If you want to get a feel for how big Star Wars truly is, consider the Youtuber “Star Wars Theory”‘s apology video. It’s an apology shared with three million people — all fellow Star Wars fans. Theory can live well off his channel. The video is filmed in his Lamborghini. It’s a million-dollar lifestyle, all thanks to Star Wars.
But the subject of the apology reveals even more: Vader Episode 2, Theory’s long-awaited sequel to a 2018 live-action short film he produced with donations and channel earnings, is delayed yet again. The budget? $500,000.
That’s how big Star Wars is — fans raise serious money to produce their own indie movies to add to George Lucas’s original trilogy and sequels, and that’s to say nothing of the millions of comments, ideas, quotes, and opinions being shared every day.
In the comment section of Theory’s video, two themes emerge: People criticizing him for talking about budget constraints while obviously being well off, and people who claim they are happy to wait for a better result, offering advice on how to make Vader Episode 2 better.
The first group got sidetracked. Theory reveals very little about his personal life. For the first two years of growing his channel, he didn’t even show his face. He only offers details when they add to the message, and in this case, it was: “You don’t have to worry about me, but producing a budget movie is hard.”
There’s little worse than a sideline-hater. The commenters now complaining about their $10 donations potentially going into Theory’s gas tank have forgotten what they are experts on: Star Wars. They know next to nothing about Theory’s life, but that’s the part they choose to criticize — and it makes them look petty and little else.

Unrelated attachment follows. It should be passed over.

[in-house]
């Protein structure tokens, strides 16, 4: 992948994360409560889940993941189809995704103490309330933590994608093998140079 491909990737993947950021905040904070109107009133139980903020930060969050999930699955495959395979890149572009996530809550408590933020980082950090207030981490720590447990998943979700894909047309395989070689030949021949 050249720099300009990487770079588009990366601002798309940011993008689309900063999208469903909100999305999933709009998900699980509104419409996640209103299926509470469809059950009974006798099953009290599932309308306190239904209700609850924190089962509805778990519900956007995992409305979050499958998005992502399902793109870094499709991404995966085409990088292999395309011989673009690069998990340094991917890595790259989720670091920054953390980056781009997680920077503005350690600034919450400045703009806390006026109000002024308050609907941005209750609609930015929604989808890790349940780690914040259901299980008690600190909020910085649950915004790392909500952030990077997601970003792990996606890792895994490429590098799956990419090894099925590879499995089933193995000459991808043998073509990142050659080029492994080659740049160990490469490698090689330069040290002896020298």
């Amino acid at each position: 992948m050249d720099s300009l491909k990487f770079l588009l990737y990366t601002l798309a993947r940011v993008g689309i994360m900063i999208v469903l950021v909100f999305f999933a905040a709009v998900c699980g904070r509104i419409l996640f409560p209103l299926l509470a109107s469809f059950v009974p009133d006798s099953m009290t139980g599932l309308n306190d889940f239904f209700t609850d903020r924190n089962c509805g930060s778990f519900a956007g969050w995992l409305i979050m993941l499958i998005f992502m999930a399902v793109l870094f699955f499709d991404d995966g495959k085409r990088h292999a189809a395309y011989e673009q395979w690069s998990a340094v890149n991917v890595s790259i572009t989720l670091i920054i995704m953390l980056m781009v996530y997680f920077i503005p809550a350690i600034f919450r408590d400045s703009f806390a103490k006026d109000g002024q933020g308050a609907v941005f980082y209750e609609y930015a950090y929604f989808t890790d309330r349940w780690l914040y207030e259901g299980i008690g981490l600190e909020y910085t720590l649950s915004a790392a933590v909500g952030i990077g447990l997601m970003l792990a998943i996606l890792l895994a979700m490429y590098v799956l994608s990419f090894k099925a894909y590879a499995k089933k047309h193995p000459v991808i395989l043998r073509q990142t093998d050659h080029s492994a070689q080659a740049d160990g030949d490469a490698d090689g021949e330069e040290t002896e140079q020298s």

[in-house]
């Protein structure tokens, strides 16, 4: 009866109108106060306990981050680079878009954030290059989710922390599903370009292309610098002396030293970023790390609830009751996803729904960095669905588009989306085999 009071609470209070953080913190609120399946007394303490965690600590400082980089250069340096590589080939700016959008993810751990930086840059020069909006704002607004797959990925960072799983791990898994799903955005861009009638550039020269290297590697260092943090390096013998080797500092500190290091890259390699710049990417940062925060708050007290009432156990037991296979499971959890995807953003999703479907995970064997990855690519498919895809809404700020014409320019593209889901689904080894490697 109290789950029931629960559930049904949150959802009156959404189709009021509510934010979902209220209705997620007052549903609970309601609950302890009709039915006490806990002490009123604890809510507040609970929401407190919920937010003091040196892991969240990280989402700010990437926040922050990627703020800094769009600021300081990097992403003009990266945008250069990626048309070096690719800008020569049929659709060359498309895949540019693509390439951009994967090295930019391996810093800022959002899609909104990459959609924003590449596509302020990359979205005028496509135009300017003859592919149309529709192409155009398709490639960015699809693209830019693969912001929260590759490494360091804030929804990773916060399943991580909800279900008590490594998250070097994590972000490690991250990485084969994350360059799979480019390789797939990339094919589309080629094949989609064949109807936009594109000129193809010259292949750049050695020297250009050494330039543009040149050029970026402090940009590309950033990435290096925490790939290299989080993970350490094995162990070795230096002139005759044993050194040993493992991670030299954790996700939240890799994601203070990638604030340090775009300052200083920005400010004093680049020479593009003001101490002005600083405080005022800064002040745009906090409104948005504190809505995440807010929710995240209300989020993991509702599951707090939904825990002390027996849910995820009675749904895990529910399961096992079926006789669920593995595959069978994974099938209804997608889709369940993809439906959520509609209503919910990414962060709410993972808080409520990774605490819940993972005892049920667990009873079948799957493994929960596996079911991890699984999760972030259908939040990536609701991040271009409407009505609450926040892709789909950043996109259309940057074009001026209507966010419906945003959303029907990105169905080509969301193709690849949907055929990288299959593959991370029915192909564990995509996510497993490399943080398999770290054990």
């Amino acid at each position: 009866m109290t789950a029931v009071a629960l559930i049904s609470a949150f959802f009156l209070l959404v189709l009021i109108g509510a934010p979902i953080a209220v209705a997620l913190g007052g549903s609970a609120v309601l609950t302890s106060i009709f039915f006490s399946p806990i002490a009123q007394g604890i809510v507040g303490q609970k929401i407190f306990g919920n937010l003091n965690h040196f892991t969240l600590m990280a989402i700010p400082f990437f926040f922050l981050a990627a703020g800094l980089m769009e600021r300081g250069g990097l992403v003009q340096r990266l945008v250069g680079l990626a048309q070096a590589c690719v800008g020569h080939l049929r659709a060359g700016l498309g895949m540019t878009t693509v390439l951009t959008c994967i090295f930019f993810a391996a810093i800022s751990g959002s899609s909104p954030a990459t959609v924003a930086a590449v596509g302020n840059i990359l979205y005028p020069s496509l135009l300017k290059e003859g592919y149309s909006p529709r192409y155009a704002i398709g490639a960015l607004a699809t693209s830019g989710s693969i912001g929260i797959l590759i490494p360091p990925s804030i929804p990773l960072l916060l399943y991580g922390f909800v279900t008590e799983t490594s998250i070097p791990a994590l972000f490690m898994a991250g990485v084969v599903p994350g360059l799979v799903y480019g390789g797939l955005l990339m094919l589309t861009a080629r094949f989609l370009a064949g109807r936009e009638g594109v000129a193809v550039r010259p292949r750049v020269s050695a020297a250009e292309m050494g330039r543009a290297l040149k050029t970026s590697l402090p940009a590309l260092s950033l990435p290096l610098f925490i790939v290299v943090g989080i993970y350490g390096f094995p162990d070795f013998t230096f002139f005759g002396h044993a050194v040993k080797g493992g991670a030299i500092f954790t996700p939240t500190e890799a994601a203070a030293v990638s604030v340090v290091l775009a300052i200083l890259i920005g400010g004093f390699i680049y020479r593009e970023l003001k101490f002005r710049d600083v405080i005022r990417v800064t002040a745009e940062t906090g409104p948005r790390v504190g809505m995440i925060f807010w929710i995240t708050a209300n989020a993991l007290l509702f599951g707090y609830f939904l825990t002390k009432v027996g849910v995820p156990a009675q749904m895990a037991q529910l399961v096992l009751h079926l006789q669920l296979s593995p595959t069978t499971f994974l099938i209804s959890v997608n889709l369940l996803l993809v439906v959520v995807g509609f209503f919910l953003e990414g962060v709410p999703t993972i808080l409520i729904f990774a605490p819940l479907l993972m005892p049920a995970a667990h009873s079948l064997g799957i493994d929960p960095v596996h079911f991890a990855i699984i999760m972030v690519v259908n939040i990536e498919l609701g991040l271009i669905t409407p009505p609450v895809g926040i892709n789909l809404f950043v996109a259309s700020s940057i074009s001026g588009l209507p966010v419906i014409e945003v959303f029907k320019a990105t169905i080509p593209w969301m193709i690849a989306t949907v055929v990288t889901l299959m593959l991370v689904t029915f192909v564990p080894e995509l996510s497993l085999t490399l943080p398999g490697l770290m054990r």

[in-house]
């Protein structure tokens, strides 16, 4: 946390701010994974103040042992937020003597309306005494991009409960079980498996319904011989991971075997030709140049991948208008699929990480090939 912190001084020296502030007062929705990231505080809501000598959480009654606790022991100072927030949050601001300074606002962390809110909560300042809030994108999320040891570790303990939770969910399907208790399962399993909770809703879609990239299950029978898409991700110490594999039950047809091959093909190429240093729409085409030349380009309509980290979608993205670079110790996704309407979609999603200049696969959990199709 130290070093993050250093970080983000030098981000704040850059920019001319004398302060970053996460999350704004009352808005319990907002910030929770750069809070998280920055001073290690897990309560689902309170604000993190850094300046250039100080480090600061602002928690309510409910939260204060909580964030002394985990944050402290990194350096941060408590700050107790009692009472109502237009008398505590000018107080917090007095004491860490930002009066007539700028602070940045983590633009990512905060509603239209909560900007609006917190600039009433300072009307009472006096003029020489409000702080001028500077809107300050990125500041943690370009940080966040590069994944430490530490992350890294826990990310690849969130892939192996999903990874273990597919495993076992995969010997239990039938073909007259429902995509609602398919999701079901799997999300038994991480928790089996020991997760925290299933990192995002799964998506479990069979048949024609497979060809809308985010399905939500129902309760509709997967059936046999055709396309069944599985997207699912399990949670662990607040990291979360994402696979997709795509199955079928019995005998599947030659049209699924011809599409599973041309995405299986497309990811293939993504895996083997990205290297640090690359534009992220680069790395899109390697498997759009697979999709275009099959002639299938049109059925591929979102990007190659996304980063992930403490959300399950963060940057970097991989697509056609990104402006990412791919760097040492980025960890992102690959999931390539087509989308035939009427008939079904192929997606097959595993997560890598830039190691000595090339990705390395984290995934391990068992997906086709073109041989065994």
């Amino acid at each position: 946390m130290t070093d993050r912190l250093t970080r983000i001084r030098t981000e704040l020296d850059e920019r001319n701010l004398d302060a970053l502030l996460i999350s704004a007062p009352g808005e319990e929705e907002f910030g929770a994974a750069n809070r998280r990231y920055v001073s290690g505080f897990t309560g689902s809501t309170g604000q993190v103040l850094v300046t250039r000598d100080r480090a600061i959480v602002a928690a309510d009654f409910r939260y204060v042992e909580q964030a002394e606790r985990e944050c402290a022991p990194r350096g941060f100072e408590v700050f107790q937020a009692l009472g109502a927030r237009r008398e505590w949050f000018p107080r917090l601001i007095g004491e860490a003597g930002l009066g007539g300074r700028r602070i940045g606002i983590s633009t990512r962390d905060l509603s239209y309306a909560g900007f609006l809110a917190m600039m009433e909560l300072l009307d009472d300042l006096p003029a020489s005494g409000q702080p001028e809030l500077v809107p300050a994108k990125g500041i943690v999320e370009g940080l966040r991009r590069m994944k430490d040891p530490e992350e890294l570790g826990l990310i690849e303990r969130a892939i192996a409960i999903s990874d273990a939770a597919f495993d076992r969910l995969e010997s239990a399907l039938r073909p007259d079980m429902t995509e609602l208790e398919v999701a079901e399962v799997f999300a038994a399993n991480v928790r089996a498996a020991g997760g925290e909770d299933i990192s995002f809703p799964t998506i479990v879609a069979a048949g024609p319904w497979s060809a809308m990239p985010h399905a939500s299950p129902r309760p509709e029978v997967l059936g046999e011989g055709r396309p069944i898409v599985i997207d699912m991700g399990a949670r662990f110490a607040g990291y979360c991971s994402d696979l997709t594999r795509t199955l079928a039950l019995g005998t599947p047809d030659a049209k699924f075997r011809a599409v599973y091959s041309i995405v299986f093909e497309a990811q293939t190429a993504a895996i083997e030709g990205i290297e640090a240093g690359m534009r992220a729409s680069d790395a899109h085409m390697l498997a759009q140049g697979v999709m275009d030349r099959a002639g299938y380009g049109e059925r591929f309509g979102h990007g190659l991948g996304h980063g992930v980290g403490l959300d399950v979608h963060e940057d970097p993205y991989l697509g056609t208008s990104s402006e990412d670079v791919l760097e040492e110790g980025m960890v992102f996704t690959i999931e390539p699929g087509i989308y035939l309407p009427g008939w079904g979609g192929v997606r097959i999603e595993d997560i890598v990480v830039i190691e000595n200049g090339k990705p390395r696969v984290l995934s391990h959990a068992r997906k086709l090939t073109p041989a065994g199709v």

The second group remembers: Star Wars is what we are here for. We can either rally together to get this thing done, or we’ll never see this universe go where we want it to go. When they offer criticism, it’s about the subject matter. “Go this direction with the episode.” “I would love to see…”
In one of his watch party live streams, Theory agrees with a fan: “When people say no one hates Star Wars more than Star Wars fans, [that’s] because we possess the appropriate level of understanding to call out the Star Wars BS when we see it.” “Finally someone gets it!” Theory yells.
It’s a theme worth adapting well beyond the confines of fandom: Earn your right to criticize.
Unless you invest serious amounts of mental and emotional energy into something, don’t throw shade from afar. It’s easy to critique something you know nothing about, but that’s exactly what makes your critique flimsy and easy to dismiss. If you want to give feedback that can actually change outcomes, you’ll have to work for that power. Otherwise, you’ll only look like yet another jealous commenter, complaining about the man in the arena from the stands.
May the Fourth be with you, and may you choose work over words on most days.